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TBI Blogs: From Rescuing Snakes to Swimming with Dolphins, It’s All in a Day’s Work for This Young Zoologist

Young Aditya Ganesh is a budding animal lover who happily went against convention to pursue his passion of zoology and animal care.

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Aditya Ganesh grew up in a very liberal environment. Though his father is into international finance, and his mother worked in the corporate sector for a while, they always allowed him to explore and learn on his own. Shifting at an early age from Mumbai to the ‘green’ city of Bangalore gave him ample opportunities to get closer to nature.

Animals had fascinated him since childhood, and he inevitably looked for activities concerned with the outdoors and with animals. He become a member of ‘Friends of Elephants’, volunteered with ‘People for Animals’, and kept looking around for opportunities to be with wildlife. In Class XI and XII, these activities took a back seat since, like innumerable others, he was asked to prepare for engineering or medicine. His grades actually went down for the first time since he could not connect with those careers.

After Class XII, he got back to his first love, and took up B.Sc. with Zoology in a reputed university. Even when others were questioning why he did not take up engineering or medicine when he had good grades, he himself did not have any doubts or regrets. Luckily, his parents supported him fully. Studying Zoology brought many things in better perspective for him, and he actually become one of the toppers in his university.

He kept attending many camps, and involved himself in activities concerned with the outdoors and nature.

Aditya has no aversion for, or fear of, snakes, unlike most of us.

On graduating, he wanted to get into a prestigious all-India organization for his Masters, but just missed getting selected. Since he did not want to get into a mediocre course just for the sake of getting a Masters degree, he considered the rejection as a blessing in disguise, because he could look wider with freedom. He took a gap year, which was not the ‘done’ thing, but he was not scared about his future, and once again he was supported by his parents.

Aditya dived into various activities. He went to Kochi as part of a team that was studying dolphins. He made a breakthrough with a couple of reputed professors of the National Institute of Advanced Studies (NIAS), who encouraged him to help out in research work. For eight months, he meticulously studied the behavior of freshwater fish in lab conditions, feeding them and observing them closely.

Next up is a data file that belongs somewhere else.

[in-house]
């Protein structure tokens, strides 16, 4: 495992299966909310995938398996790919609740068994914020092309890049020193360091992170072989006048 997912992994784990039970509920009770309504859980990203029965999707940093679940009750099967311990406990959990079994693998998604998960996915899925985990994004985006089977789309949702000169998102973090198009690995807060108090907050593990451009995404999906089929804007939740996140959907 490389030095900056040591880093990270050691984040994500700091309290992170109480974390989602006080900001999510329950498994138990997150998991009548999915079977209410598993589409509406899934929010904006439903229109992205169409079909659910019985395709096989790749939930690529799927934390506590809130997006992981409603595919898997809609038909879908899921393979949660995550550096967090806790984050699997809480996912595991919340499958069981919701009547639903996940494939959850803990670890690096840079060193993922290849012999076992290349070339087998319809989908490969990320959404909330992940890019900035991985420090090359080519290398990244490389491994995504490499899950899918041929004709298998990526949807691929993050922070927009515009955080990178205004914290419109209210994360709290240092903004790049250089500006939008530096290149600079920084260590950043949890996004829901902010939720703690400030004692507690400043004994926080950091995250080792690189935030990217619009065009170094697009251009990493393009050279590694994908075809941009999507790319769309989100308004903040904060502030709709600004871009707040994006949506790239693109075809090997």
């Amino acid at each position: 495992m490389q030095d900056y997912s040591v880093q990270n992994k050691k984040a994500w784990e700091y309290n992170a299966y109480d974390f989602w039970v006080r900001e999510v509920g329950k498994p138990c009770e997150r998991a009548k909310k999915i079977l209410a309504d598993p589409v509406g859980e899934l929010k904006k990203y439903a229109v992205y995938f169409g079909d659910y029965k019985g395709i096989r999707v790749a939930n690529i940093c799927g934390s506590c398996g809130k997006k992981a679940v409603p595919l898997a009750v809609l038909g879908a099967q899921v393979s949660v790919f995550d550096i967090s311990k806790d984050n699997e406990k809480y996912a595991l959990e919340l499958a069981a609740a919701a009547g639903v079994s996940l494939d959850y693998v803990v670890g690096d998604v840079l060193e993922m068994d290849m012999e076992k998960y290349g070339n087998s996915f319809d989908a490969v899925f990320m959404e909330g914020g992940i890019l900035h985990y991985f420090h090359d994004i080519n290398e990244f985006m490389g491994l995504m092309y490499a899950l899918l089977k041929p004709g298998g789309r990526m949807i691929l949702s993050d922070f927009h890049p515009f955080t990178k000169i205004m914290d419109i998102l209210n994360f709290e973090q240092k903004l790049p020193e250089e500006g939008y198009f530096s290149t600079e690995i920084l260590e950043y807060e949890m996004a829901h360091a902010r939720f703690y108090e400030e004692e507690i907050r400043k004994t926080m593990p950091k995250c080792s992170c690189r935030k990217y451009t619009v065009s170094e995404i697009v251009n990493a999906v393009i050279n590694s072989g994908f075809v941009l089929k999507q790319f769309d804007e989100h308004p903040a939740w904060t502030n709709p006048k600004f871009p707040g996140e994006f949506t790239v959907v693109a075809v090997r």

Last month, he was selected by well-known Prof. Anindya Sinha to go to Chennai and study the natural behaviour of street dogs in their own habitat without disturbing them.

He is oblivious of the summer heat as he spends hours taking notes about behaviour patterns of the street dogs, each of whom he has given a nickname.

Even a toad in the garden recognises Aditya as a friend and hops on to his finger instead of jumping away.

Aditya has now obtained admission in a prestigious European university for a Masters in Ecology and Evolution, which he feels is tailor-made for him. He wants to secure his academic status by studying animals in depth, and eventually get into sustainable sciences. While not particularly sure about what and how he will achieve, and how much he will earn, he is sure his life is on the right track.

He recollects some fascinating incidents from his unusual life path. He was part of an unofficial three-day-long elephant census. The first two days, there was no sighting of any animals at all. His team kept trudging to exhaustion in the jungles. In the last half an hour of his last day, he saw 30 wild elephants and a leopard. This “unpredictability of the forest” is what fascinates him.

He has had occasion to rescue distressed animals in the most unexpected of places. He found an owlet on the tin roof of a shed, too young to fly properly and exposed to predators.

Aditya recalls how he walked gingerly on the roof of the shed and quickly pulled out the little fellow.

Aditya with the Golden Oriole he helped fly again.

On another day, he found a snake stuck down the pipe of a public urinal. Needless to say, with Aditya’s rescue, the reptile is happily roaming around somewhere in the jungle right now. He also found a rare Golden Oriole bird in the campus of Christ University. Resin from flowering trees had stuck its wings shut, incapacitating it. Aditya heated up water to melt the resin, so that the little bird could fly free again.

Working without stress, Aditya enjoys every day and every experience of his life. He is happy being on his own, befriending four-legged creatures and walking an un-trodden path. He looks to thank nature for the innumerable blessings it gives us, which many of us take for granted.

Aditya is also very clear that wherever he studies and learns, he definitely wants to come back to India. He believes that this is the country that worships nature, and its creatures will welcome him back with open arms.

If you’re enthusiastic like Aditya about alternative careers that are not much sought after, do write to us, outlining your interests.

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Written by Banjara Academy

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